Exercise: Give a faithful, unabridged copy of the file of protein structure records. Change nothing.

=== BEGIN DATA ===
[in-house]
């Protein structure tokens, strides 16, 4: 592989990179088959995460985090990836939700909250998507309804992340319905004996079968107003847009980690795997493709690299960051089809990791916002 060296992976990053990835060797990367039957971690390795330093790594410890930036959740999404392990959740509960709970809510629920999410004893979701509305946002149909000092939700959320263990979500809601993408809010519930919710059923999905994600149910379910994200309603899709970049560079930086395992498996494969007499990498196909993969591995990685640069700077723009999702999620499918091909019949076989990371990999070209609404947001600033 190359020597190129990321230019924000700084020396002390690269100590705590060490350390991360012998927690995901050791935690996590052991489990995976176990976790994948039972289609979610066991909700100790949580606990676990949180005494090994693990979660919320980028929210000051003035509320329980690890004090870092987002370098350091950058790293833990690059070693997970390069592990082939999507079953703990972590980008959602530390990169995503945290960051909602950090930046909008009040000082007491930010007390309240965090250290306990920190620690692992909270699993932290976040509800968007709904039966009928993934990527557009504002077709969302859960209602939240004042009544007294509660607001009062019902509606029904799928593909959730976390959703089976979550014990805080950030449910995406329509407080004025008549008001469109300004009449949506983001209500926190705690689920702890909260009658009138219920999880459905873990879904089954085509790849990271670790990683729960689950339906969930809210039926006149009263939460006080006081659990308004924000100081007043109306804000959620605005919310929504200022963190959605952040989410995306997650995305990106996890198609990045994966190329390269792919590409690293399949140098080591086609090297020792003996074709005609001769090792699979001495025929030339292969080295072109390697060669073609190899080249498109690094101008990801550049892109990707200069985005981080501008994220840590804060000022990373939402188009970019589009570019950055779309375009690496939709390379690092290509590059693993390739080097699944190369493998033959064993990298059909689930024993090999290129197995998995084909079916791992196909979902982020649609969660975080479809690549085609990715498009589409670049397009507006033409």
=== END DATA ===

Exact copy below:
[in-house]
């Protein structure tokens, strides 16, 4: 592989990179088959995460985090990836939700909250998507309804992340319905004996079968107003847009980690795997493709690299960051089809990791916002 060296992976990053990835060797990367039957971690390795330093790594410890930036959740999404392990959740509960709970809510629920999410004893979701509305946002149909000092939700959320263990979500809601993408809010519930919710059923999905994600149910379910994200309603899709970049560079930086395992498996494969007499990498196909993969591995990685640069700077723009999702999620499918091909019949076989990371990999070209609404947001600033 190359020597190129990321230019924000700084020396002390690269100590705590060490350390991360012998927690995901050791935690996590052991489990995976176990976790994948039972289609979610066991909700100790949580606990676990949180005494090994693990979660919320980028929210000051003035509320329980690890004090870092987002370098350091950058790293833990690059070693997970390069592990082939999507079953703990972590980008959602530390990169995503945290960051909602950090930046909008009040000082007491930010007390309240965090250290306990920190620690692992909270699993932290976040509800968007709904039966009928993934990527557009504002077709969302859960209602939240004042009544007294509660607001009062019902509606029904799928593909959730976390959703089976979550014990805080950030449910995406329509407080004025008549008001469109300004009449949506983001209500926190705690689920702890909260009658009138219920999880459905873990879904089954085509790849990271670790990683729960689950339906969930809210039926006149009263939460006080006081659990308004924000100081007043109306804000959620605005919310929504200022963190959605952040989410995306997650995305990106996890198609990045994966190329390269792919590409690293399949140098080591086609090297020792003996074709005609001769090792699979001495025929030339292969080295072109390697060669073609190899080249498109690094101008990801550049892109990707200069985005981080501008994220840590804060000022990373939402188009970019589009570019950055779309375009690496939709390379690092290509590059693993390739080097699944190369493998033959064993990298059909689930024993090999290129197995998995084909079916791992196909979902982020649609969660975080479809690549085609990715498009589409670049397009507006033409």